BOGOTA, May 26 (Reuters) - Colombia's central bank board looks set to cut the key lending rate to 6.25 percent at its meeting on Friday in an effort to boost the economy, but will moderate its pace of reductions as inflation expectations tick upward.
Fifteen of 18 analysts in a Reuters survey this week predicted a reduction of 25 basis points by the seven-member board, while three said policymakers would trim the rate by 50 basis points to 6 percent.
A cut would mark the fifth reduction in an easing cycle meant to bolster Latin America's fourth-largest economy, which was hit hard by the global fall in prices for crude oil as it also struggled with high inflation.
At the bank's April meeting policymakers made a sharper cut of half a percentage point in a bid to encourage expansion.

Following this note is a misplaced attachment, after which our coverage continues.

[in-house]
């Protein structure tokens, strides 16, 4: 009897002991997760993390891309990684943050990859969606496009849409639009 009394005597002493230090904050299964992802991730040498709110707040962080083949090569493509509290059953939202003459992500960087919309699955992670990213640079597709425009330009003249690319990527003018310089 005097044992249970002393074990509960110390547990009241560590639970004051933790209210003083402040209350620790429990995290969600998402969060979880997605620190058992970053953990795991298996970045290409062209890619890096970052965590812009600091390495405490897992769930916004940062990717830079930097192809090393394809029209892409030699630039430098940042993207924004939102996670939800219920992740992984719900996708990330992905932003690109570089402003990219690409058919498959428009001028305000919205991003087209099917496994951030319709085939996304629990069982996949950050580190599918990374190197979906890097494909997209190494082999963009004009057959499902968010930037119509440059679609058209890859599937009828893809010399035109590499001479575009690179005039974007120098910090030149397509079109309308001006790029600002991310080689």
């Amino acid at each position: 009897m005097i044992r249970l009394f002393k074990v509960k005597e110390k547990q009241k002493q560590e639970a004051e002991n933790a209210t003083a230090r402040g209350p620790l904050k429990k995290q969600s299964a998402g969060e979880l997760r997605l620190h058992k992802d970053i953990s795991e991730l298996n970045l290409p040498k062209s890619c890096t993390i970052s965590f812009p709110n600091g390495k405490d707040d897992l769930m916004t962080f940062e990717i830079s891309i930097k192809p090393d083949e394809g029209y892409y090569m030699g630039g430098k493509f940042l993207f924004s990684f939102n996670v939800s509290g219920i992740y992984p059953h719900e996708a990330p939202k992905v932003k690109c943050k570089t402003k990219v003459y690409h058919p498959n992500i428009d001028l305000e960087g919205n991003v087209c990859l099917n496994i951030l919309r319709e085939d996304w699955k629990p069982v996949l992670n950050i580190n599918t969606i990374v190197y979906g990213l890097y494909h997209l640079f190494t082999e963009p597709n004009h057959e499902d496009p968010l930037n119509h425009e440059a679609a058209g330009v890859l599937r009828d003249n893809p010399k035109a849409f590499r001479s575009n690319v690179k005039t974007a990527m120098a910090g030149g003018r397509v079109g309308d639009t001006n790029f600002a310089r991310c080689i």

Inflation expectations for the close of this year were up to 4.45 percent in the poll, from 4.40 percent in April, above the bank's long-term target range of 2 percent to 4 percent.
"Basic inflation expectations are standing still, which will reduce the speed of rate reductions," said Daniel Escobar, chief economist at Global Securities.
The bank predicts 2017 growth at 1.8 percent, well below the government target of 2.5 percent.
"I think the balance of risks right now is leaning toward more economic deceleration," said Sergio Olarte, chief economist at BTG Pactual's brokerage in Colombia. (Reporting by Nelson Bocanegra; Writing by Julia Symmes Cobb; Editing by James Dalgleish)